Italian design rebel
Ettore Sottsass is a huge name in Italian design. Austrian by birth, and architect and designer by trade, his influence has had a lasting impact. Remember the chunky, colorful graphics, clothing and Day-Glo design that typifies the late 1980s and early 1990s? That’s the influence of Sottsass.
The Austrian-born Italian enjoyed a seven-decade-long career and is now regarded as one of the most influential figures in the postmodernist movement. He worked across almost every artistic discipline possible, including glass and ceramics. He made electronic products for Olivetti in the 1950s, consulting on a range of highly technical - and utterly gorgeous - computers and typewriters. And in 1980, he founded the famous Memphis Group - a collective of Italian designers and architects who embraced his philosophies of color and human-centered design.
The Memphis Group is famed for its innovative approach to using materials and methods that until the 1980s were unheard of. The collective began in Sottsass’s tiny Milan apartment in December of 1980. Inspired by the Bob Dylan song “Stuck Inside of Mobile with the Memphis Blues Again,” as well as the modern Tennessee city and the ancient capital of Egypt, the group decided on the name. While Sottsass was undoubtedly the figurehead and founder of the group, he wouldn’t hear of it. As a man who hated the idea of hierarchy and establishment, he had a natural distaste for being told what to do.
Designers in the collective created incredible products and artworks cut into impressively asymmetrical shapes from plastic laminates and fibreglass. It has long been considered one of the biggest cultural impacts of the 80s and saw designers from all over the world turn to plastic laminates for furniture rather than the fine woods in such widespread use at the time. It was a flamboyant period, with those colours and shapes displaying a huge amount of energy that attention from some of the world’s biggest names. David Bowie and Karl Lagerfeld were keen collectors of the Memphis Group style, and you can see it infused in both the artists’ work during the late 80s and early 90s.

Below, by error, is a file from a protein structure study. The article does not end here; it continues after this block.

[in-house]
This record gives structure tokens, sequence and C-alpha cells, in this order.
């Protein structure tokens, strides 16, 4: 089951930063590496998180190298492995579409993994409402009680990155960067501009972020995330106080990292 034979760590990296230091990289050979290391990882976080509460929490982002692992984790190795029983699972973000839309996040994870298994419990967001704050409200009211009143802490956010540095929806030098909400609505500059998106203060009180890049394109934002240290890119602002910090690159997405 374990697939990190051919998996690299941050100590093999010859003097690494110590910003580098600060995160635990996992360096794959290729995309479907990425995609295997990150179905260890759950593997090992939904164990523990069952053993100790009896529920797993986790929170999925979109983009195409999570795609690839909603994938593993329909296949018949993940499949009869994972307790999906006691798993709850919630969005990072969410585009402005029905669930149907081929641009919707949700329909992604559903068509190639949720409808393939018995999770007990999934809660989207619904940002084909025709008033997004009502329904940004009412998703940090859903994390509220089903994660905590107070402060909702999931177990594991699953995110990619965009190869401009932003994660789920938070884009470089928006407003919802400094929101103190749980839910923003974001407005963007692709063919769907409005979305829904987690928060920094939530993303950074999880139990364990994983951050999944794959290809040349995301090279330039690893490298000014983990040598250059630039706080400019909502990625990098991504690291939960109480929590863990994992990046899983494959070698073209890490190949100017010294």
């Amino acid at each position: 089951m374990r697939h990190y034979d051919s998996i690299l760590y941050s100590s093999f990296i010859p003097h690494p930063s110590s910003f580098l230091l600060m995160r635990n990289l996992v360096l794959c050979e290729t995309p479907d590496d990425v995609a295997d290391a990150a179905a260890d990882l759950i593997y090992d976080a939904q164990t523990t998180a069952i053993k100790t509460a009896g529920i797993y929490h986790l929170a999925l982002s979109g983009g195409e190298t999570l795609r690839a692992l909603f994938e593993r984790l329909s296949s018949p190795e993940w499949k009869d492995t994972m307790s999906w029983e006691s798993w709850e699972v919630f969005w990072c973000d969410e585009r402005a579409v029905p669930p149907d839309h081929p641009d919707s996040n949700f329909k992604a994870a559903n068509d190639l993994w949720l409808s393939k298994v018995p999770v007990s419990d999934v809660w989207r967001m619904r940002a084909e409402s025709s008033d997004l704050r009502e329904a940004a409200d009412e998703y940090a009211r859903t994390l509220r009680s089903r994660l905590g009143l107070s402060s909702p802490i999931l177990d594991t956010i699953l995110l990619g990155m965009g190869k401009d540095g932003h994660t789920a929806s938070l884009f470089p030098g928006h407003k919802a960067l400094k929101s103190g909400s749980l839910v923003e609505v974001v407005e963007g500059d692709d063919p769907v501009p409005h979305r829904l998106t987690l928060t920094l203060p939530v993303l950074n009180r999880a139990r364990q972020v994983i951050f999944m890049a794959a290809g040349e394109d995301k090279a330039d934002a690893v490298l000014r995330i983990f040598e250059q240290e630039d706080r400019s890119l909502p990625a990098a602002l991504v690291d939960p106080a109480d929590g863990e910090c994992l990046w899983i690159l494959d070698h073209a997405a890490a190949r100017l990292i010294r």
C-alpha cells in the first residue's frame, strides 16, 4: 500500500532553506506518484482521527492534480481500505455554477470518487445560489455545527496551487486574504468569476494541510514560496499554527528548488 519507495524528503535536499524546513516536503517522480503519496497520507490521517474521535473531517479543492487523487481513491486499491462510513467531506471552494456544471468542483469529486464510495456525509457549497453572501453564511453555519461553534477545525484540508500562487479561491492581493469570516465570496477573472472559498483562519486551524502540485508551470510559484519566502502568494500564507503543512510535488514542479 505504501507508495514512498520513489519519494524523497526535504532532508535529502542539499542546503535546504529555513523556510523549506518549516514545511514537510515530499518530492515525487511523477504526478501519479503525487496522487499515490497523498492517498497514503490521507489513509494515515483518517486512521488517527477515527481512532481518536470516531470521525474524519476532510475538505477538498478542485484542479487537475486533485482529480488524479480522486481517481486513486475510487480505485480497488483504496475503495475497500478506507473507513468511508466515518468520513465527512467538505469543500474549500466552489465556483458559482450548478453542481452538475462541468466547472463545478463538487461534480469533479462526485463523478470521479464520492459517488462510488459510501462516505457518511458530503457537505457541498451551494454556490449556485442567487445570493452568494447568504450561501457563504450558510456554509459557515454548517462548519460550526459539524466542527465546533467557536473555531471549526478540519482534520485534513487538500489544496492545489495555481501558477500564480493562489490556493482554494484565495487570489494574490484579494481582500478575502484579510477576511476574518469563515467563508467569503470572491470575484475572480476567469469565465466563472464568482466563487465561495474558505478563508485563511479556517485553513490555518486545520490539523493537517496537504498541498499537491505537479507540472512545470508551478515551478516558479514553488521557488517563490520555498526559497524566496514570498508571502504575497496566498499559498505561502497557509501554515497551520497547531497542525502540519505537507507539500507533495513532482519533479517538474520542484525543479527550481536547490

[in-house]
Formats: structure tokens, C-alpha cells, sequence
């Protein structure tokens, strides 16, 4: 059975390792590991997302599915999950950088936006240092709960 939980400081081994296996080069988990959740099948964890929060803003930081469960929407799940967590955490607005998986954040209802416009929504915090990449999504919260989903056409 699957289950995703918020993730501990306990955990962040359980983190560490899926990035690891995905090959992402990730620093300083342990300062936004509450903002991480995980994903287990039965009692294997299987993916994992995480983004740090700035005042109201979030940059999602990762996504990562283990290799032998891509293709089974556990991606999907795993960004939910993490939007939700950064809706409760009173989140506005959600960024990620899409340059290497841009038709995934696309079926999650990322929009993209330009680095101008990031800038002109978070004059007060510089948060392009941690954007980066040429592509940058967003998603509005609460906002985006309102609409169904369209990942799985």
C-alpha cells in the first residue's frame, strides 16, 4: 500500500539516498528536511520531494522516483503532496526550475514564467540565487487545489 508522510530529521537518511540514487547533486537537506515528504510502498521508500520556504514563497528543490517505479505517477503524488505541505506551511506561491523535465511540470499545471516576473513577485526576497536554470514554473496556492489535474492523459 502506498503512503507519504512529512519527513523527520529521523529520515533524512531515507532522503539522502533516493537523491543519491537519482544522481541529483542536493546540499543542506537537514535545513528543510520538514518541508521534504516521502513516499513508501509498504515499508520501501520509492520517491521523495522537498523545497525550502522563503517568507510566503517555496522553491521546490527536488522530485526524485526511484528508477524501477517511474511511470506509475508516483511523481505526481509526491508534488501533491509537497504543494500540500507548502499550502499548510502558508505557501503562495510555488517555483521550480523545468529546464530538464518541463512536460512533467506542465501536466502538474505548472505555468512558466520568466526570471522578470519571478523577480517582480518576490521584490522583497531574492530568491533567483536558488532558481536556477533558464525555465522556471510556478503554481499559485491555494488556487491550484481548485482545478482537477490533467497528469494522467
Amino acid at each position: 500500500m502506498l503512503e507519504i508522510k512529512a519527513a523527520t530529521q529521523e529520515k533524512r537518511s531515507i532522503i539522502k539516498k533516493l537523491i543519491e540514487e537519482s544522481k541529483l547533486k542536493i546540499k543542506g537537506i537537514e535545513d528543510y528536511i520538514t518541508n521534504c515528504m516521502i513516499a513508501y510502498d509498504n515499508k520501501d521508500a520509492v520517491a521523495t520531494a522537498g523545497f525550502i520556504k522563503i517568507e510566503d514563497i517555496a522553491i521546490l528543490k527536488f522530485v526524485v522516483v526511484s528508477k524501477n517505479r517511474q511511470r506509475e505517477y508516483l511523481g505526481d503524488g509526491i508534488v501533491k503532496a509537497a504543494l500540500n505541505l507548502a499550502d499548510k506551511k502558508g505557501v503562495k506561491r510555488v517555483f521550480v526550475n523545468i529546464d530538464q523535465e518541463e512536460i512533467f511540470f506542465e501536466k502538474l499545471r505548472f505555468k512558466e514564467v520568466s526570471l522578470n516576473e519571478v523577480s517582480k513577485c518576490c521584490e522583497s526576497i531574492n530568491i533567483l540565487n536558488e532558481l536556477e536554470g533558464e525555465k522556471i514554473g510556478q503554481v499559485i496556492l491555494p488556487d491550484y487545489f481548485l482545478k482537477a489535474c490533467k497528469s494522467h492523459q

There are many that see Ettore Sottsass as something of a renaissance figure. The likes of Hans Ulrich Obrist still hold him in the highest of regards. And it’s hard to deny that his influence did indeed change the design world as a whole. What’s even more incredible is that the Memphis Group work he is so famous for only took up a small proportion of his life. Over his entire career, Sottsass only spent six years as part of the collective, leaving completely in 1985.
And what is the legacy of Sottsass today? Memphis pieces are most certainly back in fashion, with angular colours and asymmetry turning up almost everywhere you look. And his design philosophy has had a huge impact - just look at the slick, beautiful designs of almost every single new consumer technology product, with the iPhone and Apple being the most obvious examples. While Sottsass passed away in 2007, that legacy still lives on through Sottsass Associati - a design consultancy firm that is still pushing the ethos and creativity of the great man through young and talented architects.